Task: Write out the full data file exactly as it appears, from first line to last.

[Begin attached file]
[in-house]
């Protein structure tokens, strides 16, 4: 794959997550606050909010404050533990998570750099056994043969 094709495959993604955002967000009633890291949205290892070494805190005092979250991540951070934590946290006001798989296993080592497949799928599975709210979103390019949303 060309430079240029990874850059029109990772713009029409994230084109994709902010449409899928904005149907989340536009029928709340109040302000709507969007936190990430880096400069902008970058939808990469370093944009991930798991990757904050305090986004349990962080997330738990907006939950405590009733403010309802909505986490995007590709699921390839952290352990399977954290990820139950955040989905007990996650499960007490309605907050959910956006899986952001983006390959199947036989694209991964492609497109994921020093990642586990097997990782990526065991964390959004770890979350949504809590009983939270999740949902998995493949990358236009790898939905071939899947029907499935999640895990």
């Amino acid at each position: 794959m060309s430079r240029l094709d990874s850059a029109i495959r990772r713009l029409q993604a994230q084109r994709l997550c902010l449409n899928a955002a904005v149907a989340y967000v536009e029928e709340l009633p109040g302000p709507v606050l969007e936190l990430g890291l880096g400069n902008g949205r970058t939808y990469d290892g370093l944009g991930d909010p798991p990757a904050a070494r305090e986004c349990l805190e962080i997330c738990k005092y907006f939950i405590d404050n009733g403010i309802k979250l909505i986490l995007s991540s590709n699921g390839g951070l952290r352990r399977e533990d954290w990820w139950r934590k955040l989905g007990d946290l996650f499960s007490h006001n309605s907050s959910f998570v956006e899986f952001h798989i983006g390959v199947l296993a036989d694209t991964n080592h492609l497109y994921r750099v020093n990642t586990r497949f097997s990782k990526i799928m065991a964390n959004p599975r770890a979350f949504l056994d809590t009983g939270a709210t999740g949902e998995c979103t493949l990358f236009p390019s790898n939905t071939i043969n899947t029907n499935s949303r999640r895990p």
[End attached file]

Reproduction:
[in-house]
């Protein structure tokens, strides 16, 4: 794959997550606050909010404050533990998570750099056994043969 094709495959993604955002967000009633890291949205290892070494805190005092979250991540951070934590946290006001798989296993080592497949799928599975709210979103390019949303 060309430079240029990874850059029109990772713009029409994230084109994709902010449409899928904005149907989340536009029928709340109040302000709507969007936190990430880096400069902008970058939808990469370093944009991930798991990757904050305090986004349990962080997330738990907006939950405590009733403010309802909505986490995007590709699921390839952290352990399977954290990820139950955040989905007990996650499960007490309605907050959910956006899986952001983006390959199947036989694209991964492609497109994921020093990642586990097997990782990526065991964390959004770890979350949504809590009983939270999740949902998995493949990358236009790898939905071939899947029907499935999640895990």
């Amino acid at each position: 794959m060309s430079r240029l094709d990874s850059a029109i495959r990772r713009l029409q993604a994230q084109r994709l997550c902010l449409n899928a955002a904005v149907a989340y967000v536009e029928e709340l009633p109040g302000p709507v606050l969007e936190l990430g890291l880096g400069n902008g949205r970058t939808y990469d290892g370093l944009g991930d909010p798991p990757a904050a070494r305090e986004c349990l805190e962080i997330c738990k005092y907006f939950i405590d404050n009733g403010i309802k979250l909505i986490l995007s991540s590709n699921g390839g951070l952290r352990r399977e533990d954290w990820w139950r934590k955040l989905g007990d946290l996650f499960s007490h006001n309605s907050s959910f998570v956006e899986f952001h798989i983006g390959v199947l296993a036989d694209t991964n080592h492609l497109y994921r750099v020093n990642t586990r497949f097997s990782k990526i799928m065991a964390n959004p599975r770890a979350f949504l056994d809590t009983g939270a709210t999740g949902e998995c979103t493949l990358f236009p390019s790898n939905t071939i043969n899947t029907n499935s949303r999640r895990p």